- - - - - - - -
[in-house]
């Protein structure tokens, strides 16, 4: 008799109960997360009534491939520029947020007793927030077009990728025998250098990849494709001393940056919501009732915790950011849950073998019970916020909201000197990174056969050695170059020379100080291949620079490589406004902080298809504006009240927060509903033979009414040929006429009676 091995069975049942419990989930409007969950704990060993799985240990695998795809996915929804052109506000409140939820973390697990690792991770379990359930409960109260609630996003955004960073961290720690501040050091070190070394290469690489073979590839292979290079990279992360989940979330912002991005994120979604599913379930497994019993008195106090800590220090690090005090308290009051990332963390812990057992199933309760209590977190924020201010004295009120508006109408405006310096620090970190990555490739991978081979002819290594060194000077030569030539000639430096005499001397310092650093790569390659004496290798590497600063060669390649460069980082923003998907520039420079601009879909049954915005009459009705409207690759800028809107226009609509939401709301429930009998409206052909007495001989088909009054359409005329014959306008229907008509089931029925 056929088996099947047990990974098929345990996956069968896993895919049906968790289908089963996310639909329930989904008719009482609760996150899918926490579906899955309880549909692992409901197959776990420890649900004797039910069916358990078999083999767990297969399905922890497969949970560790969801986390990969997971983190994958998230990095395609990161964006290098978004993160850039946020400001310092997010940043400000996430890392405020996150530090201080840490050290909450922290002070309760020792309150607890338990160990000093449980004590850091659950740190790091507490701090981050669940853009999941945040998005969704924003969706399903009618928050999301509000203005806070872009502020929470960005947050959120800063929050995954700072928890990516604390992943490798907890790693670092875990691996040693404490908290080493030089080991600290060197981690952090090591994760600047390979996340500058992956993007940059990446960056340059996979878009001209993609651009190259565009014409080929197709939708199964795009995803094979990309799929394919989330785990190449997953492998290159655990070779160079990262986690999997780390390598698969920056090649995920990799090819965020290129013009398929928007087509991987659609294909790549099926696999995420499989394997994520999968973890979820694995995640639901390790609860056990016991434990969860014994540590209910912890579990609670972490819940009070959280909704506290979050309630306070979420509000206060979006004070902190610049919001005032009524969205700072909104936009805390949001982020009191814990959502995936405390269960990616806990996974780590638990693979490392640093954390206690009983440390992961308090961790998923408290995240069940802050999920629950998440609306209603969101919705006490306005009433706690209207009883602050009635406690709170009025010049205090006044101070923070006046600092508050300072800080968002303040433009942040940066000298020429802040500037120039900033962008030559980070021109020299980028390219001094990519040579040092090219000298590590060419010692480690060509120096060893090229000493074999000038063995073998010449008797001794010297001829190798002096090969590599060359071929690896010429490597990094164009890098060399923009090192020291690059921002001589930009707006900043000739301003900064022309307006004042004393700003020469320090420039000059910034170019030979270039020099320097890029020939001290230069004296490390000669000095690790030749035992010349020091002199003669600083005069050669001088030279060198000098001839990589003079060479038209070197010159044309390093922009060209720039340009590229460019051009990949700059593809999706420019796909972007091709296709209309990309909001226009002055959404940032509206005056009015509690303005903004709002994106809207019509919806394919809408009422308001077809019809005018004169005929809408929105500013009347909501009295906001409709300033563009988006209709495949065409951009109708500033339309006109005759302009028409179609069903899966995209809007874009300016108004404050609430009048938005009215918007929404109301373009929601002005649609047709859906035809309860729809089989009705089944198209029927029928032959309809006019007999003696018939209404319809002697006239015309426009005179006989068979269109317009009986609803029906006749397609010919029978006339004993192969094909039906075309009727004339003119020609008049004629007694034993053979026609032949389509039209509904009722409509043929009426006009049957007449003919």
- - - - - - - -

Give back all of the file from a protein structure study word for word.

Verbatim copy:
[in-house]
């Protein structure tokens, strides 16, 4: 008799109960997360009534491939520029947020007793927030077009990728025998250098990849494709001393940056919501009732915790950011849950073998019970916020909201000197990174056969050695170059020379100080291949620079490589406004902080298809504006009240927060509903033979009414040929006429009676 091995069975049942419990989930409007969950704990060993799985240990695998795809996915929804052109506000409140939820973390697990690792991770379990359930409960109260609630996003955004960073961290720690501040050091070190070394290469690489073979590839292979290079990279992360989940979330912002991005994120979604599913379930497994019993008195106090800590220090690090005090308290009051990332963390812990057992199933309760209590977190924020201010004295009120508006109408405006310096620090970190990555490739991978081979002819290594060194000077030569030539000639430096005499001397310092650093790569390659004496290798590497600063060669390649460069980082923003998907520039420079601009879909049954915005009459009705409207690759800028809107226009609509939401709301429930009998409206052909007495001989088909009054359409005329014959306008229907008509089931029925 056929088996099947047990990974098929345990996956069968896993895919049906968790289908089963996310639909329930989904008719009482609760996150899918926490579906899955309880549909692992409901197959776990420890649900004797039910069916358990078999083999767990297969399905922890497969949970560790969801986390990969997971983190994958998230990095395609990161964006290098978004993160850039946020400001310092997010940043400000996430890392405020996150530090201080840490050290909450922290002070309760020792309150607890338990160990000093449980004590850091659950740190790091507490701090981050669940853009999941945040998005969704924003969706399903009618928050999301509000203005806070872009502020929470960005947050959120800063929050995954700072928890990516604390992943490798907890790693670092875990691996040693404490908290080493030089080991600290060197981690952090090591994760600047390979996340500058992956993007940059990446960056340059996979878009001209993609651009190259565009014409080929197709939708199964795009995803094979990309799929394919989330785990190449997953492998290159655990070779160079990262986690999997780390390598698969920056090649995920990799090819965020290129013009398929928007087509991987659609294909790549099926696999995420499989394997994520999968973890979820694995995640639901390790609860056990016991434990969860014994540590209910912890579990609670972490819940009070959280909704506290979050309630306070979420509000206060979006004070902190610049919001005032009524969205700072909104936009805390949001982020009191814990959502995936405390269960990616806990996974780590638990693979490392640093954390206690009983440390992961308090961790998923408290995240069940802050999920629950998440609306209603969101919705006490306005009433706690209207009883602050009635406690709170009025010049205090006044101070923070006046600092508050300072800080968002303040433009942040940066000298020429802040500037120039900033962008030559980070021109020299980028390219001094990519040579040092090219000298590590060419010692480690060509120096060893090229000493074999000038063995073998010449008797001794010297001829190798002096090969590599060359071929690896010429490597990094164009890098060399923009090192020291690059921002001589930009707006900043000739301003900064022309307006004042004393700003020469320090420039000059910034170019030979270039020099320097890029020939001290230069004296490390000669000095690790030749035992010349020091002199003669600083005069050669001088030279060198000098001839990589003079060479038209070197010159044309390093922009060209720039340009590229460019051009990949700059593809999706420019796909972007091709296709209309990309909001226009002055959404940032509206005056009015509690303005903004709002994106809207019509919806394919809408009422308001077809019809005018004169005929809408929105500013009347909501009295906001409709300033563009988006209709495949065409951009109708500033339309006109005759302009028409179609069903899966995209809007874009300016108004404050609430009048938005009215918007929404109301373009929601002005649609047709859906035809309860729809089989009705089944198209029927029928032959309809006019007999003696018939209404319809002697006239015309426009005179006989068979269109317009009986609803029906006749397609010919029978006339004993192969094909039906075309009727004339003119020609008049004629007694034993053979026609032949389509039209509904009722409509043929009426006009049957007449003919």